“Brassai” is the pseudonym of Gyula Halasz, a Hungarian photographer who lived in Paris at the same time as Miller did, in the 1930s. Henry Miller was quite enamored of his photos depicting the streets of Paris, which Brassai published in his first book, “Paris By Night”. They met often, took long walks together (one of Miller’s favorite activities), ate, drank, and discussed anything and everything. Brassai, as a result, knew all of the people
that Miller turns into characters in his books, and so is able to provide a fascinating insider’s look into Miller’s writings.
I found this book at the Strand Bookstore in New York, the one that advertises “18 miles of books”, though they neglect to mention that these books are stacked on shelves so high and claustrophobically close that it is difficult even with a high ladder to reach them. For a book lover, of course, it’s worth the cliff scaling and neck craning and so on, because they really do have an enormous collection of used books. The adventure started earlier, though, for my son and I, as we couldn’t find it at first and walked block after block in the blistering New York summer sun, baking between the towering buildings. All part of the thrill.
This book though, the Miller book, was right out on a display table in a large pile. They must have been remaindered copies; they were on sale for half price. When I first spotted it, and up until I began to read it long afterwards in the wilds of the village country east of
Thessaloniki, Greece, I thought it was a biography of Henry Miller. I have long been searching for such a biography, a comprehensive one that would lay bare the many secrets of his life so I could compare the man’s life with his work. I thought maybe this would be at least a partial one, and figured the illumination of a few years was better than nothing. Alas, that biography has still not yet been created.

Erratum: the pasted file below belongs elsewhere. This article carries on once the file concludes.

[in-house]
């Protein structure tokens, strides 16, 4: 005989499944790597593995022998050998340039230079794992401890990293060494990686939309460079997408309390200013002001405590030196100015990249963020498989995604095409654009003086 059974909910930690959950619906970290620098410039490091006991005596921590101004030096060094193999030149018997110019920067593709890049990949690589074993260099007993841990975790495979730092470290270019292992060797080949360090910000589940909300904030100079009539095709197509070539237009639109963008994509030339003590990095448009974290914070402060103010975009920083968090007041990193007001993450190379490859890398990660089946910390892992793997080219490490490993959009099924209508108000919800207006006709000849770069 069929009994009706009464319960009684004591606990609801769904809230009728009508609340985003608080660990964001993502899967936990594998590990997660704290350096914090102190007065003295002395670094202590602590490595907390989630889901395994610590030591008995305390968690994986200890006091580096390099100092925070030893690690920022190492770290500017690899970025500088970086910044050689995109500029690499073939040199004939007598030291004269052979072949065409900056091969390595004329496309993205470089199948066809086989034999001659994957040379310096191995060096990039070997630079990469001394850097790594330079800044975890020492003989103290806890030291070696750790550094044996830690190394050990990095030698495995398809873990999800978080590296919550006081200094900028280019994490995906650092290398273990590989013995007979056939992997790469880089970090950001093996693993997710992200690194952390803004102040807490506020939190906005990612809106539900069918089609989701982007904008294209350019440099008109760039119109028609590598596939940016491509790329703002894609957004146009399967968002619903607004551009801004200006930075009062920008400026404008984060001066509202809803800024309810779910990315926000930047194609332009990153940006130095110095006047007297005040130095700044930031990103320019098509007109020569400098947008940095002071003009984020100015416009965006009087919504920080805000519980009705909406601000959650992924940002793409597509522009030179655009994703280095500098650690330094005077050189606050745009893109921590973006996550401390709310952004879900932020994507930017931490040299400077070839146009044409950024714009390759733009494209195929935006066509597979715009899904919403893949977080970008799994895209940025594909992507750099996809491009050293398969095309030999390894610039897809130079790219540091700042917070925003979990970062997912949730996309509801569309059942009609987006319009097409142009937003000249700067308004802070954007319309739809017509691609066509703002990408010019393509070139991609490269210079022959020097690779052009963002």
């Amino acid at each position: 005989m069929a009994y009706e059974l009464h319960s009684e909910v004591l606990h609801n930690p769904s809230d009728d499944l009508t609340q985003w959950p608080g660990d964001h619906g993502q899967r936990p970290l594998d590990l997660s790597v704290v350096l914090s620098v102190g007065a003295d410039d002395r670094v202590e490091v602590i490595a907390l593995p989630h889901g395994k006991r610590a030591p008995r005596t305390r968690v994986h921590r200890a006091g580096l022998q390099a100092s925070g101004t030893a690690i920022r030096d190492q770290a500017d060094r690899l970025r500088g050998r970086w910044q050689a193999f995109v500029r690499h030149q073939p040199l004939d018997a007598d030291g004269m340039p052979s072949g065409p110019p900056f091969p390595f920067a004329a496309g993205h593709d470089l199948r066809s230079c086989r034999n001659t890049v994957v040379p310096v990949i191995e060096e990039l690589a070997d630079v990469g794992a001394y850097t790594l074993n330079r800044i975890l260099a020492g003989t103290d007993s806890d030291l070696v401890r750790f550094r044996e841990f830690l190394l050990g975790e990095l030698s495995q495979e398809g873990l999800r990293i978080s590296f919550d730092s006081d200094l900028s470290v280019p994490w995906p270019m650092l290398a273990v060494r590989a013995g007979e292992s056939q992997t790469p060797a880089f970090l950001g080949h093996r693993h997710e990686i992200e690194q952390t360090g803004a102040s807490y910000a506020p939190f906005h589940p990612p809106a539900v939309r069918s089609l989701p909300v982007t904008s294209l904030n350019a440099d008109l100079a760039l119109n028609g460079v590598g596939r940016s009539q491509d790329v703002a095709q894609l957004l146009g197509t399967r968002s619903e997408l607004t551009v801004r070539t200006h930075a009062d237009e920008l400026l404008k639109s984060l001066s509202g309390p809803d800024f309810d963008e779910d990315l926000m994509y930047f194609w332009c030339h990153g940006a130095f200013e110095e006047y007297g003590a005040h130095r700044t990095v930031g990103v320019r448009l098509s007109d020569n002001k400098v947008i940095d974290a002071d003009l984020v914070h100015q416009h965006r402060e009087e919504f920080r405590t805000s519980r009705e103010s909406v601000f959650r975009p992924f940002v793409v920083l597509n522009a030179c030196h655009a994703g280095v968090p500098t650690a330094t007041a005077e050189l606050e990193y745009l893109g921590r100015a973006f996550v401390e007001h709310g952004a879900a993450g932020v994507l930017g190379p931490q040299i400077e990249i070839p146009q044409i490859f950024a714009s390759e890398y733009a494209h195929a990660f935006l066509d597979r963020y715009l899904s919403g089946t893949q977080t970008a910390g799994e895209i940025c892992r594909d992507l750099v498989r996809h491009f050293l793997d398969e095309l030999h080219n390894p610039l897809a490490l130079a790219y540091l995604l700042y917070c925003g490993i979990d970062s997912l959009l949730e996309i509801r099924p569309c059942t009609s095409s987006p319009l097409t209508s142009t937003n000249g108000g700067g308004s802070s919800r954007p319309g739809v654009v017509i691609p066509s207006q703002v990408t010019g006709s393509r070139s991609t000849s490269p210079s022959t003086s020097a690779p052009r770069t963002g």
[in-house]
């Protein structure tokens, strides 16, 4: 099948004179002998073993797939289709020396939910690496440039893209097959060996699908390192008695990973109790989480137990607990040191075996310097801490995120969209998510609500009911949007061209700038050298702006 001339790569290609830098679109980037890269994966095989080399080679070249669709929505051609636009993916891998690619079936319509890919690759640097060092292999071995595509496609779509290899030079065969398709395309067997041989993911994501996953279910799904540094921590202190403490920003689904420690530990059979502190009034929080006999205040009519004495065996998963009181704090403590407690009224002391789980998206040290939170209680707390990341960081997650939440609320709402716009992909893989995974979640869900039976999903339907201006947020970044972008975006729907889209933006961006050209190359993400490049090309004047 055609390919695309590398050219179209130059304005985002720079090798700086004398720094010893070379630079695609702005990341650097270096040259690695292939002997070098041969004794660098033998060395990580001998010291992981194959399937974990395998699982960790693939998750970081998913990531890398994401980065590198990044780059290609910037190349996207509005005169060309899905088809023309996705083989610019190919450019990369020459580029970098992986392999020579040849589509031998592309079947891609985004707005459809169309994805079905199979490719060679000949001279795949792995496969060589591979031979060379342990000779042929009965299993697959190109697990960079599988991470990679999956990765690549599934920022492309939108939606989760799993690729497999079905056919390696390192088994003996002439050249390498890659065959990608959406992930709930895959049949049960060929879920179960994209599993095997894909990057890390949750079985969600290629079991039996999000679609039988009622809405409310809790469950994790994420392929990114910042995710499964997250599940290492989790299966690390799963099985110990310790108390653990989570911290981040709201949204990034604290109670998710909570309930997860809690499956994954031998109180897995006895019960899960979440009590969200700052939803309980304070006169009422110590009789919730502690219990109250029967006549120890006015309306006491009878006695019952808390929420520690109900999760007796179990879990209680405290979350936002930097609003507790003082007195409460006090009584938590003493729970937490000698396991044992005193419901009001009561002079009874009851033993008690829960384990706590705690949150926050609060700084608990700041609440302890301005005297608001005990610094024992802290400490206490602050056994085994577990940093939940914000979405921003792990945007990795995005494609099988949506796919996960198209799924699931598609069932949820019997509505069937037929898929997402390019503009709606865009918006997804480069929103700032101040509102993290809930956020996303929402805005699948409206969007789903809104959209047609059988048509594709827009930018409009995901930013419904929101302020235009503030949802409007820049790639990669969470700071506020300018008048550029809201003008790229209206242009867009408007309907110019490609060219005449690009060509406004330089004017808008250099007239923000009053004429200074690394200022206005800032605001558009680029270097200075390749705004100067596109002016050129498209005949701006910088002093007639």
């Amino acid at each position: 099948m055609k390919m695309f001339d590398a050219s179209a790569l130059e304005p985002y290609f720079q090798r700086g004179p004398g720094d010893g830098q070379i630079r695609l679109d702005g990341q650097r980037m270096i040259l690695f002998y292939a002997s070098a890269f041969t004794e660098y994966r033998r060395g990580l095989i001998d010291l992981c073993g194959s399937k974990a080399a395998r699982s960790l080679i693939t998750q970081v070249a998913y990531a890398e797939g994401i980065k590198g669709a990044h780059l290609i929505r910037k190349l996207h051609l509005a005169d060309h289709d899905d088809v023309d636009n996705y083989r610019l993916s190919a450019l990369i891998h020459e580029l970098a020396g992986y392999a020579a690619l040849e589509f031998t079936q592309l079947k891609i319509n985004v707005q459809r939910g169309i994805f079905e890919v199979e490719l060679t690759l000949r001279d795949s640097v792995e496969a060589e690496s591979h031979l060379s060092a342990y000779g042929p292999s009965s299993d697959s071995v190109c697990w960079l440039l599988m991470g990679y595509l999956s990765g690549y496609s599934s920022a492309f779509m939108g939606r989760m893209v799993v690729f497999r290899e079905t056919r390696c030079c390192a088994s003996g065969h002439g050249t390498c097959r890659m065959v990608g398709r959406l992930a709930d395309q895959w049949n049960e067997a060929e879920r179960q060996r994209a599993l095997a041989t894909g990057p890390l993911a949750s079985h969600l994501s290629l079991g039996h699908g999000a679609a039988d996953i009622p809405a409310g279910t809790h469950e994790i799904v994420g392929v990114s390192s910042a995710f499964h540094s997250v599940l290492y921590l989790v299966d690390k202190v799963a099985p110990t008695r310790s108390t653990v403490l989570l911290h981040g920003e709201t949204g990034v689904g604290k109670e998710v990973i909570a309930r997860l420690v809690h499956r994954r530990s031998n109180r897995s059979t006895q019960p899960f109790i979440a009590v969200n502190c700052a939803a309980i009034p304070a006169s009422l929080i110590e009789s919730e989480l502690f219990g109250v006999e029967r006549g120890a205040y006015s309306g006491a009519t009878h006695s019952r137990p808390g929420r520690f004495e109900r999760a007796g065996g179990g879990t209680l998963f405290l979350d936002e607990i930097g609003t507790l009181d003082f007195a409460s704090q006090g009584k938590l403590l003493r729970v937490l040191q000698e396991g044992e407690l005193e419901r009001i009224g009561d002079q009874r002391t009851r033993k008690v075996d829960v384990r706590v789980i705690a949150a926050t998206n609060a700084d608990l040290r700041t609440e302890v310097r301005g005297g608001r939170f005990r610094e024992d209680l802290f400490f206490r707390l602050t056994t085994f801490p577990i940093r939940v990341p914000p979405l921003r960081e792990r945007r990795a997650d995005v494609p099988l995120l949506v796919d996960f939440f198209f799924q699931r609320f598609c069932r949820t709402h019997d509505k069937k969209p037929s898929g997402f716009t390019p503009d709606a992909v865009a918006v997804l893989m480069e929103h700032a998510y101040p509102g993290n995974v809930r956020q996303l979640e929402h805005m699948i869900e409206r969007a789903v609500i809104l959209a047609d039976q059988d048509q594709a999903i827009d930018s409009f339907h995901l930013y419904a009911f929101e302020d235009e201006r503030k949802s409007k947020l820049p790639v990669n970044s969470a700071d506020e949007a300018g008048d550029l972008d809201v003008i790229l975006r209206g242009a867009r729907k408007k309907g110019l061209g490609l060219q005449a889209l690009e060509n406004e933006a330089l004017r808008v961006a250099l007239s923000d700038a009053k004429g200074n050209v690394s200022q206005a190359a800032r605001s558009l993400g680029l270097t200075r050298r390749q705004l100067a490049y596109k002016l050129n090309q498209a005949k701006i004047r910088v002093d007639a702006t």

This book by Brassai is not a biography but a series of essays on various aspects of Brassai’s relationship with Miller and on what he knew of Miller due to his association with him. At first, upon discovering this, I was disappointed, but later when I took the book on its own terms I found much of interest. The essay on Miller’s second wife June, for example, who provided the impetus to push him to relocate to France and was the
inspiration for the dark, conniving, complex, many-faceted, sexy, deceitful main female characters in several of his works, is alone worth the price of the book. It’s also fascinating to read about how much trouble it was to get “Tropic of Cancer” published, how it was delayed time and again, how everyone except Miller, even the publisher, was afraid of censorship. It’s interesting too when Brassai launches into comparisons between fact
and fiction in Miller’s works, bringing out the extreme exaggeration Miller indulged in for the sake of effect. Brassai also writes of Henry Miller’s inspiration, his “voice”, when he would get into an almost trancelike state and pour forth some of his most effective prose.
In the end, entertaining though this book is, it is not the book I was looking for, and still look for. I would like to see a detailed, comprehensive biography of Henry Miller by someone who loves the man’s work and has the patience to do the research necessary to separate fact from fiction. That person is not me, alas. I can envision the project, but I would not have the patience to see it through. It would take much time, travel, and financing as well as patience. But it is a sore need. Miller is one of the most enigmatic writers of the twentieth century – even more, one of the most enigmatic and powerful writers ever. His life deserves the attention of a serious study. Some day soon, I hope, someone will undertake that great work.